Thursday, August 5, 2010

Calling Card Usage In The Military, In Diplomatic Circles, With Butlers & On Sterling Salvers

Y'all have all seen the old movies as the butler in formal dress stiffly walks into the library and presents the gentleman or lady of the house with a calling card on a tiny silver tray.

Possibly you have received a wedding gift or flowers with a calling card inside and the formal name of the gift giver has one fine pen line through it and the informal name written below. The sender traditionally writes in pencil if the gift is delivered in person, and fine pen if the gift is mailed or delivered by messenger.

Maybe you have also seen these calling cards attached to the flowers on top of the coffin of an international figure in death, such as Princess Diana.

Calling cards serve other purposes in addition to merely a call. Most often today, we see them enclosed inside wedding presents, flowers, birthday and anniversary gifts, graduation gifts and condolences. Did you also know Calling cards may be sent with letters of introduction and may be sent with acceptances or regrets for informal (but never formal) social events.

Brief messages may be written on calling cards. For example, most often, one sees a message such as: "For a lifetime of happiness" or "Best Wishes" written on a calling card for a wedding. Messages written on calling cards are also still traditionally used in military and diplomatic circles to convey the appropriate message in French.

Most High School Seniors order their first box of calling cards and send them out with their graduation announcements.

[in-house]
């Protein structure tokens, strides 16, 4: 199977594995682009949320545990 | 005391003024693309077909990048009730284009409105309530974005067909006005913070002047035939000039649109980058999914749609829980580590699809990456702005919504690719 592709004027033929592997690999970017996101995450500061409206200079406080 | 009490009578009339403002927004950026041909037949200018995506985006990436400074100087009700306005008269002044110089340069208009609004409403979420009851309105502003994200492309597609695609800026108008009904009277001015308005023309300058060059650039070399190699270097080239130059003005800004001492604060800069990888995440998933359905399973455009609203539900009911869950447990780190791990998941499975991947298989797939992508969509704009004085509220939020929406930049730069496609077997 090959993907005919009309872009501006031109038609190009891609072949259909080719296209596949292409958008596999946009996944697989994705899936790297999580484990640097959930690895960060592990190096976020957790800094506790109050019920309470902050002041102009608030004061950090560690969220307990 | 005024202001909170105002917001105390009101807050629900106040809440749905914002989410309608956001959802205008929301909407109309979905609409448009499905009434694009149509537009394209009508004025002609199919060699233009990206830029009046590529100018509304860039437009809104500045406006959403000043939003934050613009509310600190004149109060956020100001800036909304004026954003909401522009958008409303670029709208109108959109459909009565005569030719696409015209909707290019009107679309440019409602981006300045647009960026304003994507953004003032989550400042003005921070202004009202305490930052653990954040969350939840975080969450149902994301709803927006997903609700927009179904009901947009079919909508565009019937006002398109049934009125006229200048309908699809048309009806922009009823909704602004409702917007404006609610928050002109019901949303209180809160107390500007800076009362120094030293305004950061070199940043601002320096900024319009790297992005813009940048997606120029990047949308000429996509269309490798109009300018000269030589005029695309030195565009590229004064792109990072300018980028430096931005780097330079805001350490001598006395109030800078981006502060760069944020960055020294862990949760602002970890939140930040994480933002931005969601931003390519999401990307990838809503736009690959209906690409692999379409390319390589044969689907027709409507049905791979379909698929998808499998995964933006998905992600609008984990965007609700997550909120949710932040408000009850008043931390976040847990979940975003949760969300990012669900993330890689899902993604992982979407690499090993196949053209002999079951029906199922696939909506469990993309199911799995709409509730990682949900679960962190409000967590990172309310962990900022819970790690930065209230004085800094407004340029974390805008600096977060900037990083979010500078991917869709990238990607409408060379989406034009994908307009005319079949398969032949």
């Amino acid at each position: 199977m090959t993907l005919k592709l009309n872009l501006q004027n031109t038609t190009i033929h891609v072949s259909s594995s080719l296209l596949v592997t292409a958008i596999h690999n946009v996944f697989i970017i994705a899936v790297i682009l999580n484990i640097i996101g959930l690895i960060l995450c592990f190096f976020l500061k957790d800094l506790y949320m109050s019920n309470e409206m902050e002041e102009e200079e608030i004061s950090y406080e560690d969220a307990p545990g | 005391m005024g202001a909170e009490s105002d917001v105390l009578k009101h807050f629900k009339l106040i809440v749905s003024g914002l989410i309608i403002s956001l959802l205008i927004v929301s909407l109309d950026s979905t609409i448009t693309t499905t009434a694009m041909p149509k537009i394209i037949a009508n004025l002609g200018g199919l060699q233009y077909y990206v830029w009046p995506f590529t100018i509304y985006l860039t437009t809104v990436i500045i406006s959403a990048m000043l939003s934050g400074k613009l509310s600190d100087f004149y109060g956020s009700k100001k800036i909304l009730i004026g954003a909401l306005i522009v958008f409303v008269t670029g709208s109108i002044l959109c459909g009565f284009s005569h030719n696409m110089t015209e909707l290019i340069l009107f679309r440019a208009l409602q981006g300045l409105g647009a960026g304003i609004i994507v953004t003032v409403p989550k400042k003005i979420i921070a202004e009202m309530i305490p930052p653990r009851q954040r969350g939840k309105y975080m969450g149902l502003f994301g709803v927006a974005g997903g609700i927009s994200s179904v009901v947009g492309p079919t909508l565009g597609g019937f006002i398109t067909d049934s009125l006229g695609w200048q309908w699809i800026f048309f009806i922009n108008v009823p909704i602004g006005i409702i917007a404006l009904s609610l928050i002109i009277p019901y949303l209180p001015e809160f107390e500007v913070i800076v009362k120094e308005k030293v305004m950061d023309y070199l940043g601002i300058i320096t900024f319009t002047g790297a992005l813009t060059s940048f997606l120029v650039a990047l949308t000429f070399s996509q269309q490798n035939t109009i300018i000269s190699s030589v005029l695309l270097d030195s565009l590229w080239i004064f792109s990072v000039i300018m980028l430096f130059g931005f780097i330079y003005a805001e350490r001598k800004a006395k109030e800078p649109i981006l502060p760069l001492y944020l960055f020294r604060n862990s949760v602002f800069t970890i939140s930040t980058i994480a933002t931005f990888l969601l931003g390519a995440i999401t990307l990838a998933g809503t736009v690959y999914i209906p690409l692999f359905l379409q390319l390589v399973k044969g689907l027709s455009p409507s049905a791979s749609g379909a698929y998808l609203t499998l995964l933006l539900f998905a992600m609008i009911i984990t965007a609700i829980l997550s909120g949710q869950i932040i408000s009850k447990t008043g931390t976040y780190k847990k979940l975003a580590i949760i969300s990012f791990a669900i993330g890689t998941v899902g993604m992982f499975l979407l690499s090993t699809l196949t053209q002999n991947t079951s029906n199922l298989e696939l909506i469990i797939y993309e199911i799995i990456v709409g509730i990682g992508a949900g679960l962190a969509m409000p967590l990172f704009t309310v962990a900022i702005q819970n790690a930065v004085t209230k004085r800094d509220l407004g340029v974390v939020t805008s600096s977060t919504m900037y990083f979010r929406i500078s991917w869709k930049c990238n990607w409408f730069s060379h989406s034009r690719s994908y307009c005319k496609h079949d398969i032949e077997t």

A "salver" is a small tray on which calling cards, letters, cards or refreshments are placed for handing to people. Most often today, salvers are seen at auction houses or antique stores, and are usually sterling silver, nickle silver or another metal. The salver may have the family crest or monogram engraved on the face of the tray.

The following list are abbreviations used to convey traditional messages in French:

  • p.p. (pour presenter) - To present, to introduce. Used only on the card of a senior officer accompanying the card of the subordinate.
  • p.f. (pour feliciter) - To congratulate. Used for national holidays and other special occasions.
  • p.c. (pour condoler) - To condole. To express sympathy. Used at the death of a national figure.
  • p.r. (pour remercier) - To thank. Thanks for a gift, courtesy received, a congratulations. Can also be sent in response to "p.f." and "p.c." messages.
  • p.p.c. (pour prendre conge) - To say good-bye or take leave. Indicates one is leaving town.
  • p.f.n.a. (pour faire nouvel an) - Happy New Year. To extend greetings at the new year.
  • p.m. (pour memoire) - To remind.

If the corner of the calling card is turned in, this indicates the following:

  • Upper Left-hand corner - A Visit.
  • Upper Right-hand corner - A Congratulations.
  • Lower Left-hand corner - Taking leave.
  • Lower Right-hand corner - A Condolence.

Voila! Now you are one of those in the know.